Presentation on theme: "Young People in Secure Settings- Feedback Dr Inyang Takon Consultant Paediatrician QEII Hospital, Welwyn Garden City, Herts. www.georgestillforum.co.uk."— Presentation transcript:
Young People in Secure Settings- Feedback Dr Inyang Takon Consultant Paediatrician QEII Hospital, Welwyn Garden City, Herts. www.georgestillforum.co.uk
Background Over 2200 young people held in secure setting in the UK at any time Over 2200 young people held in secure setting in the UK at any time Young people have significantly greater unmet, physical, mental and emotional health needs Young people have significantly greater unmet, physical, mental and emotional health needs Moving services at a national level
Evidence of unmet needs High level of substance abuse- 83% regular smokers, >60% drank alcohol daily or weekly, 66% reported binge drinking once a week, >80% had used illegal drug once a month. 10% of males and 5% of females diagnosed with ADHD whilst in secure settings High prevalence of conduct disorders, anxiety and depression, self harm, psychosis
Evidence of unmet needs Unmet physical health concerns- longstanding musculoskeletal, dental, skin complaints, respiratory illnesses Ryan M and Tunnard J. Healthy Children, Safer Communities programme, 2012
The Project Led by RCPCH, GSF involved in care planning expert group. Focus group sessions with young people 12-17 from across UK and across various secure settings Secure children’s home Secure training centres Young offender’s institution
The Project Joint working with RCPCH, RCCGP Royal College of Nursing Royal College of Psychiatrists Faculty of Forensic and Legal Medicine Faculty of Public Health
View’s of young people Lack of information about available healthcare. Concerns about confidentiality Problems with management of medication.
Entry and Assessment Young people want information about health Identification of key health concerns on entry into secure setting Information sharing and coordination of care between agencies. Clear pathway for managing referrals when health need is indicated YP receives full assessment including mental health assessment ( within 3 days)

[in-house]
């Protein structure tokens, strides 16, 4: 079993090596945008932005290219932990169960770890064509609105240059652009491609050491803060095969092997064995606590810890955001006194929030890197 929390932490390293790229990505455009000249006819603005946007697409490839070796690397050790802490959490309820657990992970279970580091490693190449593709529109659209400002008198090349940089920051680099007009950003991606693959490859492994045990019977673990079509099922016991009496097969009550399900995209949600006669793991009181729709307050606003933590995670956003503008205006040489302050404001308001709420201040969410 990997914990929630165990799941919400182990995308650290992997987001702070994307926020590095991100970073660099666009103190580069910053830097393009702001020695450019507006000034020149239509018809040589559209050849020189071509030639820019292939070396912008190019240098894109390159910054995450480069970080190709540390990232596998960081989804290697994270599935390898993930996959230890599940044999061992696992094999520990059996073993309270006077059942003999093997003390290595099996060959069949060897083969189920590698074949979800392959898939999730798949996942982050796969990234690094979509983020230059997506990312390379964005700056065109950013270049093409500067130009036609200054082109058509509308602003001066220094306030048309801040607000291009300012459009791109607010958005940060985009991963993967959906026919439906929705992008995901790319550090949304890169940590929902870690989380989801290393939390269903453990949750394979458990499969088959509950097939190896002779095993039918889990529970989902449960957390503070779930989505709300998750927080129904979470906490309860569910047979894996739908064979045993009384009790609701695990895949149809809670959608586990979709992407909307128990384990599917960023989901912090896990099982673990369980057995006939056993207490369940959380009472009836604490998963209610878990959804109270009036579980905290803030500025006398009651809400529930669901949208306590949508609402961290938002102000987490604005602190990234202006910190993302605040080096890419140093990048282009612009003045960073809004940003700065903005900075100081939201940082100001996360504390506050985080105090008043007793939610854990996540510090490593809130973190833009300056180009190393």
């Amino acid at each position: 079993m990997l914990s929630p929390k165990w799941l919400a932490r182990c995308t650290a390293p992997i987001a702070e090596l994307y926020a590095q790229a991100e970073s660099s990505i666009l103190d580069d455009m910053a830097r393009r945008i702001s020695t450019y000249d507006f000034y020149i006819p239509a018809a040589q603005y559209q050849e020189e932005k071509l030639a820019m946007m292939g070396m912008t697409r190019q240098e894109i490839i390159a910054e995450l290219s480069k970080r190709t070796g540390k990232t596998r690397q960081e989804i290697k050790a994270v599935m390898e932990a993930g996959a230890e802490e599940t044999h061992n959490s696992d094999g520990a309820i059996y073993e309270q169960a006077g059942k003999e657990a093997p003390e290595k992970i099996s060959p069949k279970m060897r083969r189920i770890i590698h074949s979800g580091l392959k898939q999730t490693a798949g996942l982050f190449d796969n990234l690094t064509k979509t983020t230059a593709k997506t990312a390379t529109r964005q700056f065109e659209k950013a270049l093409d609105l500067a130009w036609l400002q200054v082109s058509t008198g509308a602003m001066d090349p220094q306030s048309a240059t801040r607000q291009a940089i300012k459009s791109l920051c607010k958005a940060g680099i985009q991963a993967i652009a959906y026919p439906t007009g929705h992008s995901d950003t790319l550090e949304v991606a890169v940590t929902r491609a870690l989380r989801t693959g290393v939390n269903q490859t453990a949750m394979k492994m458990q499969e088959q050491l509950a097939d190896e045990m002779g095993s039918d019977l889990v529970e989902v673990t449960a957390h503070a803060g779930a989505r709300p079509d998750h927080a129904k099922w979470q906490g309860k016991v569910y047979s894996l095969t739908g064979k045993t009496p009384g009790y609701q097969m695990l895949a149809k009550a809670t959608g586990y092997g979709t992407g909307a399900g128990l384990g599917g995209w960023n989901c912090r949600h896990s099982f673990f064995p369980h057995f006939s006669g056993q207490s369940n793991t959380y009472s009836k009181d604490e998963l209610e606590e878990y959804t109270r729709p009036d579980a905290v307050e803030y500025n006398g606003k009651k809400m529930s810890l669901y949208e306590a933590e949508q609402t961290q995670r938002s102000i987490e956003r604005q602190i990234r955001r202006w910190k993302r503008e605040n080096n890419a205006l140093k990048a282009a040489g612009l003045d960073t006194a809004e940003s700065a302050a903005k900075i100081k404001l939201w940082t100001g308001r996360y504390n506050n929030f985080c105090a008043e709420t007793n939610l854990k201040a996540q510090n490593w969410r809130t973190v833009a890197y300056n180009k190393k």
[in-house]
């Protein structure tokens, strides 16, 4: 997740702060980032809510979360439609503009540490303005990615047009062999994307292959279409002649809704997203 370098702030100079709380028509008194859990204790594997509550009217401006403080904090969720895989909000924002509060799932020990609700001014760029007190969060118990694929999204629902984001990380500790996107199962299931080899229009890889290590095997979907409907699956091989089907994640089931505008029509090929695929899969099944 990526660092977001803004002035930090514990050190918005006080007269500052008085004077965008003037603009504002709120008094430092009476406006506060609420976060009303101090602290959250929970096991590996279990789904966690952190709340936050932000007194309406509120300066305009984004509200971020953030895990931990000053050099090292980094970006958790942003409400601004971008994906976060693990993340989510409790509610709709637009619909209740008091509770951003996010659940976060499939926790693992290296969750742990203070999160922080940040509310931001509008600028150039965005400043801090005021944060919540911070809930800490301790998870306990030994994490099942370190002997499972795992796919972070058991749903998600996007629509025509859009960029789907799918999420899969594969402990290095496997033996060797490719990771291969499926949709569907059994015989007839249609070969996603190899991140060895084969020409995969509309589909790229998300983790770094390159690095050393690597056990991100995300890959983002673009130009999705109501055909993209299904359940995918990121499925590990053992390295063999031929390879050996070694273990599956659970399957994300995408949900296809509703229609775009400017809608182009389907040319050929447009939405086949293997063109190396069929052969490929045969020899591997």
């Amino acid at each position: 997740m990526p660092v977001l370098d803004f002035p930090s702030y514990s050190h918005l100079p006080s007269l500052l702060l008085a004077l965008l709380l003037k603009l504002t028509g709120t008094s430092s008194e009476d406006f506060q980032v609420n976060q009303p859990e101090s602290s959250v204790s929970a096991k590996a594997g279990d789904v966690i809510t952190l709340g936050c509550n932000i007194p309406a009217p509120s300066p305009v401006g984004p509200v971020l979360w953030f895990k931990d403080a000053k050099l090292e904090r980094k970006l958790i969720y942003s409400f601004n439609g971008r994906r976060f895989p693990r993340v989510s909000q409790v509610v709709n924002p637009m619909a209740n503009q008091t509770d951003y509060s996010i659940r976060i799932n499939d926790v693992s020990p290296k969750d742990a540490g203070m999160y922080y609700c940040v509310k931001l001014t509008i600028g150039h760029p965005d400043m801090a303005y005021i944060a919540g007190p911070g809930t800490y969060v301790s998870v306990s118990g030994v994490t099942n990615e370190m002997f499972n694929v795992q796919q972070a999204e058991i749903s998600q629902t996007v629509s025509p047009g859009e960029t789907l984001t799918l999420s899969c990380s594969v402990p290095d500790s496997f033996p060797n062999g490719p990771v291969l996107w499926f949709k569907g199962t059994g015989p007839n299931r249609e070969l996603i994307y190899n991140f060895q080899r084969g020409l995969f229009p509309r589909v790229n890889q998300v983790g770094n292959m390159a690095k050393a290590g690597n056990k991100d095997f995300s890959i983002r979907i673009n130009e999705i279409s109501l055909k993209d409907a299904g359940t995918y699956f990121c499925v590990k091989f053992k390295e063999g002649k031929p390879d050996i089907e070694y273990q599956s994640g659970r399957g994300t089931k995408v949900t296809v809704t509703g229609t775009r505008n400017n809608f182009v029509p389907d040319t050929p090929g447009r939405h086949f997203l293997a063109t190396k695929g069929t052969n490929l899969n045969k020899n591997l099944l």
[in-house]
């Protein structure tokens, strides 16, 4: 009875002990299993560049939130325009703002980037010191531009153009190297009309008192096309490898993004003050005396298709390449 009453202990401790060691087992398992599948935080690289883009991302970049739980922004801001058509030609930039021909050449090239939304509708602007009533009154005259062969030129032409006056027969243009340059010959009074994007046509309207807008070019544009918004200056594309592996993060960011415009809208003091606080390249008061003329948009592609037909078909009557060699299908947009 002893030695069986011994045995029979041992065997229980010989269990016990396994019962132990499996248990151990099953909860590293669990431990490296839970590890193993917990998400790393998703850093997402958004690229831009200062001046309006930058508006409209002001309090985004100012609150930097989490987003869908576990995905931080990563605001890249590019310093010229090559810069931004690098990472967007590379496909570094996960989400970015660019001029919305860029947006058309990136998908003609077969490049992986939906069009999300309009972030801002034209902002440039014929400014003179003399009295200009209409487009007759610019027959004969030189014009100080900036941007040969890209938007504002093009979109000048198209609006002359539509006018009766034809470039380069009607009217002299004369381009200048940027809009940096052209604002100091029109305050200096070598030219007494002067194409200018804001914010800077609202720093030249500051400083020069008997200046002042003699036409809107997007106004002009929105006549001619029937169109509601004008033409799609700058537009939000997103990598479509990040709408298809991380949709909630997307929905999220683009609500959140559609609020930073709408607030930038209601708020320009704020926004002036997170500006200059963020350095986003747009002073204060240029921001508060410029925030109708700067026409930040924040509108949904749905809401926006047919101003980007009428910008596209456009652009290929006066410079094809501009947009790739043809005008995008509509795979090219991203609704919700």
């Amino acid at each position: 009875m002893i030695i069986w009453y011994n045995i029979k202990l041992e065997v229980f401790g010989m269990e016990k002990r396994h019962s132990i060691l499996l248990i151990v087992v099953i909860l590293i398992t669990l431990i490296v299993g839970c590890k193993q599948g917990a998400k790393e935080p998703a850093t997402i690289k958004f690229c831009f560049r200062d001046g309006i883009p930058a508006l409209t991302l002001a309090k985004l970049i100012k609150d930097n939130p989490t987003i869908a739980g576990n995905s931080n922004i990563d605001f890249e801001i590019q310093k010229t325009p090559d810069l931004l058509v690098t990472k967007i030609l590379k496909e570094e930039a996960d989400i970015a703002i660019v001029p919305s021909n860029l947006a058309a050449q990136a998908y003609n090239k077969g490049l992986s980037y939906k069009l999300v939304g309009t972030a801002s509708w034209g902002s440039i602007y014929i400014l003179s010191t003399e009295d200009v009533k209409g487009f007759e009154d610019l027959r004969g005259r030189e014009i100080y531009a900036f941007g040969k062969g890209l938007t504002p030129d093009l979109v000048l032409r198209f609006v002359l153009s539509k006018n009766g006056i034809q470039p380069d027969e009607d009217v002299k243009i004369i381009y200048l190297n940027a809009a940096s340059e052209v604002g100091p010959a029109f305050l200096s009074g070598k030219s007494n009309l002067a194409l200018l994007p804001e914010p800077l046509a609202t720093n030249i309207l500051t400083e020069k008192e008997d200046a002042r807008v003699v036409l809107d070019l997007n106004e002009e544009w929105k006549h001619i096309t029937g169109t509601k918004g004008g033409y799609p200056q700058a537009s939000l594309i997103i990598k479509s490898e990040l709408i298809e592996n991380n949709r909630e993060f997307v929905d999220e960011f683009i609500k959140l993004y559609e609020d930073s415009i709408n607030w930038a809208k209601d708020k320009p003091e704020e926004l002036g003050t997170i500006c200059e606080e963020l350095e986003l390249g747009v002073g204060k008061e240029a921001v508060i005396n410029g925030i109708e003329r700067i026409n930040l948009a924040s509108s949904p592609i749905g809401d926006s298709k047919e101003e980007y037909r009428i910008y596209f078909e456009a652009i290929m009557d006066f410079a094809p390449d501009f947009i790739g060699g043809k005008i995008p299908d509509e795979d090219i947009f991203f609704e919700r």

Entry and Assessment Annual health reviews Mental health review within 3 months Neurodisability assessment should include assessment for ADHD, ASD, LD Check for features of self harm
Care Planning YP want to be involved in planning their care Lead healthcare professional Healthcare plan developed along with young person
Universal Health Services YP should know how to access health services whilst in secure setting Access to 24 hour emergency medical and dental services Comprehensive health promotion strategy in place
Physical Health Care and Intervention Access to evidence based physical intervention Access to advice on sexual health
Mental Health and Neurodisabilities Comprehensive mental health and neurodisability strategy Timely access to CAMHS and Psychological input Lead mental healthcare professional Pharmacological treatment delivered according to guidelines.
Substance Misuse Care and Interventions YP should have access to substance abuse strategies. Named lead nurse for substance misuse oversees treatment
Transfer and Continuity of Care Continuity of care should be maintained when YP moves to another service Health care records-should be sent to the GP and manager in new secure setting
Healthcare environment and facilities Healthcare should be delivered in safe and fit for purpose places Privacy and confidentiality of young person should be maintained
Planning and Monitoring Service Planning/Commissioning of services for YP in secure setting. Staffing levels
Multiagency working YP is informed about how their information is being shared Written safeguarding policy
Staffing and Training Healthcare practitioners should access training in safeguarding policies, self harm and child and adolescent development.